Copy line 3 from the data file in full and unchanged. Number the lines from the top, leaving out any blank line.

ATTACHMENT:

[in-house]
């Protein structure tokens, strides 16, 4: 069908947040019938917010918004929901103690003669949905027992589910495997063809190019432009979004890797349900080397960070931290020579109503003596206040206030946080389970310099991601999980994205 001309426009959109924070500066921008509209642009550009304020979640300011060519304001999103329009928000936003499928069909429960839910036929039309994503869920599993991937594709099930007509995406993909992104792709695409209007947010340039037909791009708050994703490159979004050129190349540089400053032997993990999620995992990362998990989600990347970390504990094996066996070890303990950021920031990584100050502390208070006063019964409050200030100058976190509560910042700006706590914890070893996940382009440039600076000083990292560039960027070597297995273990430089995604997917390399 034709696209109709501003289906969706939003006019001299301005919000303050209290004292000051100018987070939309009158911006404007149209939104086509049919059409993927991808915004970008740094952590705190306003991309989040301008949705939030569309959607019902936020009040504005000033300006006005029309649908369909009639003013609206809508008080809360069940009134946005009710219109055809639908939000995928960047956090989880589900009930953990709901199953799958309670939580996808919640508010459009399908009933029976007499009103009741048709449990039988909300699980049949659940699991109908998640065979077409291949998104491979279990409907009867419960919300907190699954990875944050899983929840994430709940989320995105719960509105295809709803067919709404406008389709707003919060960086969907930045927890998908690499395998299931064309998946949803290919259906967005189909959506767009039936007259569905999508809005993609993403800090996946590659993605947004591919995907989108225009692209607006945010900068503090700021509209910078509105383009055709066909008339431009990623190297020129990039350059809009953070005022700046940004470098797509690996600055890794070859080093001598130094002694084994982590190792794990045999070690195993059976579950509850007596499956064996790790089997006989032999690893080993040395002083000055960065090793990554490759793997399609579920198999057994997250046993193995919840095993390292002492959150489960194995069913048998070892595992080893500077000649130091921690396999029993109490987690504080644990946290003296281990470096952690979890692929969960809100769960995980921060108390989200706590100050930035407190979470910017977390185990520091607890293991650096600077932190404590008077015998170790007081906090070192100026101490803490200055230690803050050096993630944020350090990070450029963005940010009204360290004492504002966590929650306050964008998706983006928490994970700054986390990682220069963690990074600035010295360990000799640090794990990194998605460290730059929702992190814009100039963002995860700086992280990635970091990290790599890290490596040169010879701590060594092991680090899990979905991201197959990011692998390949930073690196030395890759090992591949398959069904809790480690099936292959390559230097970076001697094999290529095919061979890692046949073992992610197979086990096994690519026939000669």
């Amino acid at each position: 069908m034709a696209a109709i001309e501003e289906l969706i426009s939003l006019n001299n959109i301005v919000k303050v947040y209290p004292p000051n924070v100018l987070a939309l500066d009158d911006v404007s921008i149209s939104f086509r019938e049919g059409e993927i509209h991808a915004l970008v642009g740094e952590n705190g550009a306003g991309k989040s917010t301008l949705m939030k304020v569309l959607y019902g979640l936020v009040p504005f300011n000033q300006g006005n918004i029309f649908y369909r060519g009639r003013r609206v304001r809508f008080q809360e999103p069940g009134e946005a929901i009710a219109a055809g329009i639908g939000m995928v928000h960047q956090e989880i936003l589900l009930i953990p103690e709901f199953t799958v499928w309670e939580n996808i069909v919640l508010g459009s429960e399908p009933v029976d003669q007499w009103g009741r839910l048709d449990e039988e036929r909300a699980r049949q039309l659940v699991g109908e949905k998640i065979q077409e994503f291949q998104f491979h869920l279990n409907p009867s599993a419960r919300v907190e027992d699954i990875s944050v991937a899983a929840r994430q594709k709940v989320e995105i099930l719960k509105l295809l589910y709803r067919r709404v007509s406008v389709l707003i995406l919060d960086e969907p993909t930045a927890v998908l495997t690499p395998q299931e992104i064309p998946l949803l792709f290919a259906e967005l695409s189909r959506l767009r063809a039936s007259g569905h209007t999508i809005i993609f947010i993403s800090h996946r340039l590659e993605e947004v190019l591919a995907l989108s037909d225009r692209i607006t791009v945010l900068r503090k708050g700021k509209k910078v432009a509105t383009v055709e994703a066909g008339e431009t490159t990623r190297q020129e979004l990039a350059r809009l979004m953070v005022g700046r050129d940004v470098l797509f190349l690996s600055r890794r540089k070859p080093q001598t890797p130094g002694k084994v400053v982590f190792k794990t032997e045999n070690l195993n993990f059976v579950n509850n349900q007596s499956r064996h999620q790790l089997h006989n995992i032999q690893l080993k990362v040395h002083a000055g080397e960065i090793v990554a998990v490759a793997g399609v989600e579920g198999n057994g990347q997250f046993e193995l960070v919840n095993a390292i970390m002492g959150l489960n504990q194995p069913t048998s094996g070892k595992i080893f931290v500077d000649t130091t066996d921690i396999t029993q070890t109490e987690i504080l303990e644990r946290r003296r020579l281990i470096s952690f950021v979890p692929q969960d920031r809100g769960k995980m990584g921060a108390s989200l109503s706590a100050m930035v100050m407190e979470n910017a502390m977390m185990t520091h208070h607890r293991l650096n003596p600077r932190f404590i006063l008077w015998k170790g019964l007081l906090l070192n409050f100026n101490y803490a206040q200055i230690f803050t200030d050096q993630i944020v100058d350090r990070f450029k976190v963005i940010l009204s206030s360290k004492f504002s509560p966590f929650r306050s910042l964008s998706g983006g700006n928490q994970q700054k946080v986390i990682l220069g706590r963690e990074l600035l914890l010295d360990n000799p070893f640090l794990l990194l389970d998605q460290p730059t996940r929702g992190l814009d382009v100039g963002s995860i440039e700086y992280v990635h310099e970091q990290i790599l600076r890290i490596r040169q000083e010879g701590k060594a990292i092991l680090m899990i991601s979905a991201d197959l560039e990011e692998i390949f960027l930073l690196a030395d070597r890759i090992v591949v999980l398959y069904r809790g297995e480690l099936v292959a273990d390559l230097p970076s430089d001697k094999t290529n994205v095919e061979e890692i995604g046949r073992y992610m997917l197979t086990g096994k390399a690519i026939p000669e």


């Amino acid at each position: 069908m034709a696209a109709i001309e501003e289906l969706i426009s939003l006019n001299n959109i301005v919000k303050v947040y209290p004292p000051n924070v100018l987070a939309l500066d009158d911006v404007s921008i149209s939104f086509r019938e049919g059409e993927i509209h991808a915004l970008v642009g740094e952590n705190g550009a306003g991309k989040s917010t301008l949705m939030k304020v569309l959607y019902g979640l936020v009040p504005f300011n000033q300006g006005n918004i029309f649908y369909r060519g009639r003013r609206v304001r809508f008080q809360e999103p069940g009134e946005a929901i009710a219109a055809g329009i639908g939000m995928v928000h960047q956090e989880i936003l589900l009930i953990p103690e709901f199953t799958v499928w309670e939580n996808i069909v919640l508010g459009s429960e399908p009933v029976d003669q007499w009103g009741r839910l048709d449990e039988e036929r909300a699980r049949q039309l659940v699991g109908e949905k998640i065979q077409e994503f291949q998104f491979h869920l279990n409907p009867s599993a419960r919300v907190e027992d699954i990875s944050v991937a899983a929840r994430q594709k709940v989320e995105i099930l719960k509105l295809l589910y709803r067919r709404v007509s406008v389709l707003i995406l919060d960086e969907p993909t930045a927890v998908l495997t690499p395998q299931e992104i064309p998946l949803l792709f290919a259906e967005l695409s189909r959506l767009r063809a039936s007259g569905h209007t999508i809005i993609f947010i993403s800090h996946r340039l590659e993605e947004v190019l591919a995907l989108s037909d225009r692209i607006t791009v945010l900068r503090k708050g700021k509209k910078v432009a509105t383009v055709e994703a066909g008339e431009t490159t990623r190297q020129e979004l990039a350059r809009l979004m953070v005022g700046r050129d940004v470098l797509f190349l690996s600055r890794r540089k070859p080093q001598t890797p130094g002694k084994v400053v982590f190792k794990t032997e045999n070690l195993n993990f059976v579950n509850n349900q007596s499956r064996h999620q790790l089997h006989n995992i032999q690893l080993k990362v040395h002083a000055g080397e960065i090793v990554a998990v490759a793997g399609v989600e579920g198999n057994g990347q997250f046993e193995l960070v919840n095993a390292i970390m002492g959150l489960n504990q194995p069913t048998s094996g070892k595992i080893f931290v500077d000649t130091t066996d921690i396999t029993q070890t109490e987690i504080l303990e644990r946290r003296r020579l281990i470096s952690f950021v979890p692929q969960d920031r809100g769960k995980m990584g921060a108390s989200l109503s706590a100050m930035v100050m407190e979470n910017a502390m977390m185990t520091h208070h607890r293991l650096n003596p600077r932190f404590i006063l008077w015998k170790g019964l007081l906090l070192n409050f100026n101490y803490a206040q200055i230690f803050t200030d050096q993630i944020v100058d350090r990070f450029k976190v963005i940010l009204s206030s360290k004492f504002s509560p966590f929650r306050s910042l964008s998706g983006g700006n928490q994970q700054k946080v986390i990682l220069g706590r963690e990074l600035l914890l010295d360990n000799p070893f640090l794990l990194l389970d998605q460290p730059t996940r929702g992190l814009d382009v100039g963002s995860i440039e700086y992280v990635h310099e970091q990290i790599l600076r890290i490596r040169q000083e010879g701590k060594a990292i092991l680090m899990i991601s979905a991201d197959l560039e990011e692998i390949f960027l930073l690196a030395d070597r890759i090992v591949v999980l398959y069904r809790g297995e480690l099936v292959a273990d390559l230097p970076s430089d001697k094999t290529n994205v095919e061979e890692i995604g046949r073992y992610m997917l197979t086990g096994k390399a690519i026939p000669e």